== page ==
Azzedine Downes

For saving the animals.

Azzedine Downes
Fair game: Azzedine Downes is enlisting drones and other technology to help make poachers an endangered species. [Illustration: Andrea Minini]

“So much of what wildlife faces is not a wildlife management problem, it’s a human behavioral problem,” says Azzedine Downes. Through his leadership, IFAW is finding creative ways to prevent wildlife-related crime. Here are a few:

  1. Downes is collaborating with government agencies and military personnel to use drones, satellites, and analytical modeling to spot poachers before they strike, and IFAW recently announced a pilot in Kenya to map the area’s poaching ecosystem.
  2. A 2014 IFAW investigation uncovered 33,006 endangered-animal products being sold across 280 websites in just a six-week time period. Such reports have influenced heavy-hitting e-commerce sites like Alibaba to establish zero-tolerance policies. Now Downes is focusing on trading via mobile messaging platforms such as Tencent’s WeChat. He says the awareness campaign is paying off. “Younger people in China are saying, ‘Now I know, and I’m much more likely not to buy ivory.’”
  3. To protect roaming elephants outside Kenya’s Amboseli National Park, Downes led a partnership with the locals to let IFAW lease 16,000 acres of land to create an animal conservancy, which will in turn give back to the community by attracting eco-friendly tourism.

Bonus Round

Where or how do you seek out creative inspiration?

I like to read historical fiction in addition to nonfiction. At the end of the day, the work I do is largely about changing human behavior than it is about wildlife management. In almost every case, human behavior is at the root of so many animal problems and the better insight I have into people, the better I will be able to help animals.

What’s the first thing you do when you wake up in the morning?

I look out my bedroom window. I’m always looking for the slightest change in my environment, which these days means has any snow melted! I want to see if there are any changes in the trees, flowers, or the street. Being from New England, I guess I am also just checking the weather.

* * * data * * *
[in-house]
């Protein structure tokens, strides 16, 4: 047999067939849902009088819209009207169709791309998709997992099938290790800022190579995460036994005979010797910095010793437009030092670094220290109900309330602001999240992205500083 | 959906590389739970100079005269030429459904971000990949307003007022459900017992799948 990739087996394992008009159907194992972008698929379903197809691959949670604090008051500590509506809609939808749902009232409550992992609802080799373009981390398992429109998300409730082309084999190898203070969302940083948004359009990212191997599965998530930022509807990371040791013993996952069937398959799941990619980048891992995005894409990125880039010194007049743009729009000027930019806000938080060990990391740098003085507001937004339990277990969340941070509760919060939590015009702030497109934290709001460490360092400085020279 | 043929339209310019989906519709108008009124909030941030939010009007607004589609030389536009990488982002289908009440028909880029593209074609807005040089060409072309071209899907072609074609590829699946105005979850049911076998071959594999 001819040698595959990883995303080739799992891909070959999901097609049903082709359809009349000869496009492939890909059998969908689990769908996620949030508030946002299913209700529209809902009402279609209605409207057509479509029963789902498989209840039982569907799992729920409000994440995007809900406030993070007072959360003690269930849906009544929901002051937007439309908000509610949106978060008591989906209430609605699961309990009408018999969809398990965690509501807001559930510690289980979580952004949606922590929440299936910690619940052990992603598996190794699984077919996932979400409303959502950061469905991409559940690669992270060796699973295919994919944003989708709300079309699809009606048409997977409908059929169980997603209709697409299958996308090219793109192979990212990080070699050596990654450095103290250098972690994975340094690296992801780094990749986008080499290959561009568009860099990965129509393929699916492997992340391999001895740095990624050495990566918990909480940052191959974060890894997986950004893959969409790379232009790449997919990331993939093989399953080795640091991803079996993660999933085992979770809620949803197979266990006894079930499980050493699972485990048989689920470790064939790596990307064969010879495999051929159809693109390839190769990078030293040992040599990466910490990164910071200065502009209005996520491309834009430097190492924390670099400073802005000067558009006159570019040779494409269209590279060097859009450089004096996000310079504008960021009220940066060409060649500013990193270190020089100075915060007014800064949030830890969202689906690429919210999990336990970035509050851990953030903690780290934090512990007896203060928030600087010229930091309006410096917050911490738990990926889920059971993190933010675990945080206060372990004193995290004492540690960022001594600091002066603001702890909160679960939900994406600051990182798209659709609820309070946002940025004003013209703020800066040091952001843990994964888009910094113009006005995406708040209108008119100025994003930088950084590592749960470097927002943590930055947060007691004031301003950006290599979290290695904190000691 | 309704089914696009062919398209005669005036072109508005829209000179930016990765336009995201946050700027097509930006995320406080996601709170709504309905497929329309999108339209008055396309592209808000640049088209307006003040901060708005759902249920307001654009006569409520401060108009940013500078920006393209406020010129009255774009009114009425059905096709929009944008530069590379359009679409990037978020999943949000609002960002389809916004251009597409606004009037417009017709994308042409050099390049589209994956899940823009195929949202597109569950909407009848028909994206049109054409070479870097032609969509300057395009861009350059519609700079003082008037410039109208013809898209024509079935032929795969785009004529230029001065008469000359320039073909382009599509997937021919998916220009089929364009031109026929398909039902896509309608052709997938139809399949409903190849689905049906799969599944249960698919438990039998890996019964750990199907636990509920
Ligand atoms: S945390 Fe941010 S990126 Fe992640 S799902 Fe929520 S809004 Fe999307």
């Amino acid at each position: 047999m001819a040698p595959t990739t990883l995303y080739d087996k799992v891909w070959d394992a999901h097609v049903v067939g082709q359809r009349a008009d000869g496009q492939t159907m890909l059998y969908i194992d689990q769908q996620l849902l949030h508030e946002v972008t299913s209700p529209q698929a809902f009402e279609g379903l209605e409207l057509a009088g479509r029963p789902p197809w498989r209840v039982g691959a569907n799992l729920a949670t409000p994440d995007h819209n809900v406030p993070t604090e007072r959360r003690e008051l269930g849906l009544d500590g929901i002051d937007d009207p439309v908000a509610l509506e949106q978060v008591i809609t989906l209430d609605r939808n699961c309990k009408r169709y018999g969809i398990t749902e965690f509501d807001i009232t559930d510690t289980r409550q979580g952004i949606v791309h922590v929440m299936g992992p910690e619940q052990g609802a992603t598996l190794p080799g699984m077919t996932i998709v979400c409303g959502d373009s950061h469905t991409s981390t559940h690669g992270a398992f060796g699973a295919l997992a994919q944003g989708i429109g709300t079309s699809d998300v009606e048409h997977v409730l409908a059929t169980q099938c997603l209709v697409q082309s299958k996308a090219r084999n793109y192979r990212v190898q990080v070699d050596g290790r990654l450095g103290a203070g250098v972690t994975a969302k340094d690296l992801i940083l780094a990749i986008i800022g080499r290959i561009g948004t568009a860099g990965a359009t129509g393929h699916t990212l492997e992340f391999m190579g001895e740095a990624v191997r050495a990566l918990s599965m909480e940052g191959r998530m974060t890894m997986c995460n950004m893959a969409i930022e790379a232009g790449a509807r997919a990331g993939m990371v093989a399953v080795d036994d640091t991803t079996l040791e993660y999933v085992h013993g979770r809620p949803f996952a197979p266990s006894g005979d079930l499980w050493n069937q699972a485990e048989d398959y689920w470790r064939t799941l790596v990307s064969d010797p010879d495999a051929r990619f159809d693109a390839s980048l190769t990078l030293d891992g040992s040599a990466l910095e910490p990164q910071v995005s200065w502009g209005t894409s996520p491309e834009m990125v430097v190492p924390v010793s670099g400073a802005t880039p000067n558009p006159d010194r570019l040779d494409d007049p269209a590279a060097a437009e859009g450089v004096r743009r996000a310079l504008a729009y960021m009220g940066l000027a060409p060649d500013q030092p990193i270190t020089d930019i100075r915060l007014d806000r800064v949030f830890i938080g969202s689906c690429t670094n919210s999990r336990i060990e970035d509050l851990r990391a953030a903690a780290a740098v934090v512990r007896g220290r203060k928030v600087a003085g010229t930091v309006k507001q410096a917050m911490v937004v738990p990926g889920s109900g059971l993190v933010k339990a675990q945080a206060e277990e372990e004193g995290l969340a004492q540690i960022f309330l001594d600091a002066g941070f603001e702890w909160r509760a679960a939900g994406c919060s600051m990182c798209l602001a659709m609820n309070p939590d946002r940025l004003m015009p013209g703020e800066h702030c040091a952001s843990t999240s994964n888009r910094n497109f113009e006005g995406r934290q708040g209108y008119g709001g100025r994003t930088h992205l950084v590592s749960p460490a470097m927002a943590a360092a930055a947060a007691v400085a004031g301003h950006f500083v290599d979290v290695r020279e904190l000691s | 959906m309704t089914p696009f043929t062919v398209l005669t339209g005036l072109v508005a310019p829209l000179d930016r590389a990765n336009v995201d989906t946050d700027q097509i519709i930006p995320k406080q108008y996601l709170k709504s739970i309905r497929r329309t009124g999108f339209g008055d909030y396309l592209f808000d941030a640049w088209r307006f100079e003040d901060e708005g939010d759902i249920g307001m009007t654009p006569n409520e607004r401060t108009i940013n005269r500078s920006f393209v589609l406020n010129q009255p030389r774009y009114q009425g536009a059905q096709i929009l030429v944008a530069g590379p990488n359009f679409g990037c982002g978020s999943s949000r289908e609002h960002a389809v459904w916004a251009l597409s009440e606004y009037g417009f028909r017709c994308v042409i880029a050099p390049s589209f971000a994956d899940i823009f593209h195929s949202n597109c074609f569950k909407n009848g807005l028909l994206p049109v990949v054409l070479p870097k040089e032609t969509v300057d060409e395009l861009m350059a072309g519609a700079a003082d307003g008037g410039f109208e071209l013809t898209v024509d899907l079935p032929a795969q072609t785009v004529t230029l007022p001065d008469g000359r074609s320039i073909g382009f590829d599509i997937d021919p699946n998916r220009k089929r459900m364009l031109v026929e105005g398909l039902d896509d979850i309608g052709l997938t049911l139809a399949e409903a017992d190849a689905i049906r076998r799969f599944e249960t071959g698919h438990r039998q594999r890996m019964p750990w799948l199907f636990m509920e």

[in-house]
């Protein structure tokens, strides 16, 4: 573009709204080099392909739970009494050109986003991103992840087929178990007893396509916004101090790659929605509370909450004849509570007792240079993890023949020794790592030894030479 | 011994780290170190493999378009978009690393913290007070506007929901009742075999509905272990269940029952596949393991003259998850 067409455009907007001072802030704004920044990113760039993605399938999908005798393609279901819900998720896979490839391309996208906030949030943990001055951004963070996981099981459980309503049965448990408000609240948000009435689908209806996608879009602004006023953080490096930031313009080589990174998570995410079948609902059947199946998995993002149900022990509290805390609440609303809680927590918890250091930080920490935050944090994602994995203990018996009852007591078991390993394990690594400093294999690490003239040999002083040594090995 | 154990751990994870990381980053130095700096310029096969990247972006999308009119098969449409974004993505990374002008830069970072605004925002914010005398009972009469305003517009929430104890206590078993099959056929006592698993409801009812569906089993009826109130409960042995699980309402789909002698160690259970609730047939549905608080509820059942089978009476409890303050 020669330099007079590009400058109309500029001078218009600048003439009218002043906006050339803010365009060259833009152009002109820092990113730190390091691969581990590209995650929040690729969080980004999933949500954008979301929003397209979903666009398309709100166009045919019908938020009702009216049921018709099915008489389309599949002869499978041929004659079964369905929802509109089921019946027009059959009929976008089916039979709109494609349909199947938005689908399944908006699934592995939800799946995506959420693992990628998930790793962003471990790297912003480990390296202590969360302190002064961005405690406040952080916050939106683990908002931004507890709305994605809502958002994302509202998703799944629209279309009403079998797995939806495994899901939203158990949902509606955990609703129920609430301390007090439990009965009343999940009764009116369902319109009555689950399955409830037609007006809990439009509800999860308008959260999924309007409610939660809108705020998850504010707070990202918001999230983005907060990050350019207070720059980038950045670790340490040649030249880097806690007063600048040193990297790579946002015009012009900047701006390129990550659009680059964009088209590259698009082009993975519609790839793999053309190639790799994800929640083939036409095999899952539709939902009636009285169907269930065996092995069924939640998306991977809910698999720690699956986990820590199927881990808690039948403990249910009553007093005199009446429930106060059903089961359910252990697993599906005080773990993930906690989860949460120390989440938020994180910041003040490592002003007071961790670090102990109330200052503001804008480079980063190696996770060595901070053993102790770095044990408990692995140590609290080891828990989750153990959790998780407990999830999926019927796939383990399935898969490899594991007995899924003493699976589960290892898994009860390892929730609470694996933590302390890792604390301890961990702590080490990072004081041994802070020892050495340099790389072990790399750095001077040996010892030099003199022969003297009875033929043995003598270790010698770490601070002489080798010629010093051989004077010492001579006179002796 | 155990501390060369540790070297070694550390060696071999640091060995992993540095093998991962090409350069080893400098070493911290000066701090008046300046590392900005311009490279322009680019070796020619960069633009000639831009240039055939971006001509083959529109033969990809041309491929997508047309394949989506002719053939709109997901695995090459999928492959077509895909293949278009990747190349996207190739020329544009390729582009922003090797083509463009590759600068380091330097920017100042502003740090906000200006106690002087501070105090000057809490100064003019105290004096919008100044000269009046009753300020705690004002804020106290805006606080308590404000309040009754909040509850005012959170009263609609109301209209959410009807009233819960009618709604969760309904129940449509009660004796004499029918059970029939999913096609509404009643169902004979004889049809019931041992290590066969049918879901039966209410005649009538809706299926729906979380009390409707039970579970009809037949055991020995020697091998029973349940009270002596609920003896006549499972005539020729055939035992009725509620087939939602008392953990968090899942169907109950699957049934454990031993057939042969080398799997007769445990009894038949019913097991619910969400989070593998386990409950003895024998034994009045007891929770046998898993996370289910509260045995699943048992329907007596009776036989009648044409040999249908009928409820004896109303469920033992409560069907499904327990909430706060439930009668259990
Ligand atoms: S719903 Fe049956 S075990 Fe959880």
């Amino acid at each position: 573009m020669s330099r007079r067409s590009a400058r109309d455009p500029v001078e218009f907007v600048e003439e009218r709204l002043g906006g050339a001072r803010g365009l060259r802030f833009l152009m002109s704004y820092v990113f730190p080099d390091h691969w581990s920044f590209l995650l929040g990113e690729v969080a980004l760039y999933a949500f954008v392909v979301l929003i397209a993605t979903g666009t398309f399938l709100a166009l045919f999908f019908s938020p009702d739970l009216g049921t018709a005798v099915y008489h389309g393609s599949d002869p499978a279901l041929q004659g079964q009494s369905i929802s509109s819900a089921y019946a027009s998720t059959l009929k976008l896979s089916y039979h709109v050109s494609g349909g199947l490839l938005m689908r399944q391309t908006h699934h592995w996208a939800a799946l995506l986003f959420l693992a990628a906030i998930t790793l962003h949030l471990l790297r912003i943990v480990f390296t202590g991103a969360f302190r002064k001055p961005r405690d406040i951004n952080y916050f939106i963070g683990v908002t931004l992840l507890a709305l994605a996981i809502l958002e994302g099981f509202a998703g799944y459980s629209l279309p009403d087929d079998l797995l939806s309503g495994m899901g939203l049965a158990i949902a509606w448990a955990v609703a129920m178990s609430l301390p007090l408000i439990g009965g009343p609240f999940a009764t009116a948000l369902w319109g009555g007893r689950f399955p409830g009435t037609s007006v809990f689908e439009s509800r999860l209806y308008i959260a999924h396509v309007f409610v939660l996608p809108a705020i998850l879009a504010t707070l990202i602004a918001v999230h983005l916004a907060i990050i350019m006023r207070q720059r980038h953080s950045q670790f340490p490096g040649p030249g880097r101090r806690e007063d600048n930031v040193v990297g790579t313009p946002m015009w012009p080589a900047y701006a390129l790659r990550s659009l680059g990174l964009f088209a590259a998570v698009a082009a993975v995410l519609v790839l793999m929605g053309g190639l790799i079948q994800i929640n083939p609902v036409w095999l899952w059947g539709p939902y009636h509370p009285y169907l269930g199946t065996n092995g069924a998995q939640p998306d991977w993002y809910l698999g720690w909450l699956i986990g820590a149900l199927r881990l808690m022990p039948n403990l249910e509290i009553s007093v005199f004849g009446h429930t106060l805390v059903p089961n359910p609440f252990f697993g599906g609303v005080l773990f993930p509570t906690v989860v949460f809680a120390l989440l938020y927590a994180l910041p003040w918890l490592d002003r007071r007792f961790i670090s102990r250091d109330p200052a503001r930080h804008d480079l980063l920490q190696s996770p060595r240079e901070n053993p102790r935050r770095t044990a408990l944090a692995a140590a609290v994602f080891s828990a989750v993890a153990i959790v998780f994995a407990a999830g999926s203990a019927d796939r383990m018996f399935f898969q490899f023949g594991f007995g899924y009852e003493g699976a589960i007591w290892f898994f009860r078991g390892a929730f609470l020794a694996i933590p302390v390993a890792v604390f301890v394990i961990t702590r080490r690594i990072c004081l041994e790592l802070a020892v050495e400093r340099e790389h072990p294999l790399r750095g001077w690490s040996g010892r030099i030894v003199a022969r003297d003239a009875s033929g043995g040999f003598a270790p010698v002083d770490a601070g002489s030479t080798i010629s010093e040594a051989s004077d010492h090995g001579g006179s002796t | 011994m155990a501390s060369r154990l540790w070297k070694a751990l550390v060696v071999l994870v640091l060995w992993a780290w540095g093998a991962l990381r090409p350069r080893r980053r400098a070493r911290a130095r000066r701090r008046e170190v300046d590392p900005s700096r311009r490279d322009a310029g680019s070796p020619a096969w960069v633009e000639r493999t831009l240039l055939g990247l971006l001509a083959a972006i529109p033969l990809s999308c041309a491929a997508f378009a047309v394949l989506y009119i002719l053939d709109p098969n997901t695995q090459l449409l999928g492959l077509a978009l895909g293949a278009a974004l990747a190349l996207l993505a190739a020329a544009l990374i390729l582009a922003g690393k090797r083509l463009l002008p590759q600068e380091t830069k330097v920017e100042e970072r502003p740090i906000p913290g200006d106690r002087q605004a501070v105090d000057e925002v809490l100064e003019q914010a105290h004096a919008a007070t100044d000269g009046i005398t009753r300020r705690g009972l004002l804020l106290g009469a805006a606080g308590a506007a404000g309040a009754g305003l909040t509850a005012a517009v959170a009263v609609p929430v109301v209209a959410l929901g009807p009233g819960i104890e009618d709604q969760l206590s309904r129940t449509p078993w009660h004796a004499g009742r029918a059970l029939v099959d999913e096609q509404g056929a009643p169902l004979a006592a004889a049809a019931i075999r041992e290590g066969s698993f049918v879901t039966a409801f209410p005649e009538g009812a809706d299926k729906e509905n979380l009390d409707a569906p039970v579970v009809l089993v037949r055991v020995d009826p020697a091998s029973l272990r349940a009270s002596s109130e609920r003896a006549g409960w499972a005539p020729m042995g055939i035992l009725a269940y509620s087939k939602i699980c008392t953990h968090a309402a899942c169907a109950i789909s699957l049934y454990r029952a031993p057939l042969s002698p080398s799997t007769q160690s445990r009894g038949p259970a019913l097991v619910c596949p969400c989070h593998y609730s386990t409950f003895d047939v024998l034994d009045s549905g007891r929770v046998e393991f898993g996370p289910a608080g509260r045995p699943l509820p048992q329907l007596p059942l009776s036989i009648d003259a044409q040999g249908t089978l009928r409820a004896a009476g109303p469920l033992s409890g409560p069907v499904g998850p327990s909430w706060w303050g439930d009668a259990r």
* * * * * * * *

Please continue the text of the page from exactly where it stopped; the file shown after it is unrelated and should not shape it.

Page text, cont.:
What’s your favorite Twitter or Instagram account and why?

My favorite Twitter feed is Weird Things To Know. I am always looking for some new angle that I can bring to my work. Sometimes the most obscure insights get me thinking about what we could do differently. If I only have exposure to conservation and animal welfare-related feeds, it can get pretty self-reinforcing. It can also get rather depressing because the news is often so dire.

How do you keep track of everything you have to do? Can you send us a snapshot of your to-do list?

The greatest tool I have is my phone. For me, if it’s not on my phone, it doesn’t exist. That includes schedules, daily reminders, email, texts, and apps. I rarely use to-do lists but will often send myself an email with just a reminder in the subject line. I did once famously (at least at home it was famous) remark one Saturday afternoon that “I forgot to go to Russia.” My kids thought that was the funniest thing they had ever heard. Plans change.

What are some things you do to refresh your mind when you’re in a rut?

I love to garden. I can spend days in the garden if I had the time. The combination of seeing something grow and creating a palette of colorful beauty at the same time is extraordinary to me. No detail related to the growth of a plant is too small to fascinate me.

Who outside of your field inspires you the most and why?

People who practice random acts of kindness. But if I had to name someone, I would say that it is Stephen Hawking. I love to read about quantum physics, space, and black holes. To think what the mind is capable of grasping, even when the body has failed, cannot help but inspire.


About the author

Jessica Hullinger is a London-based journalist who covers science, health, and innovation. She currently serves as a Senior Editor at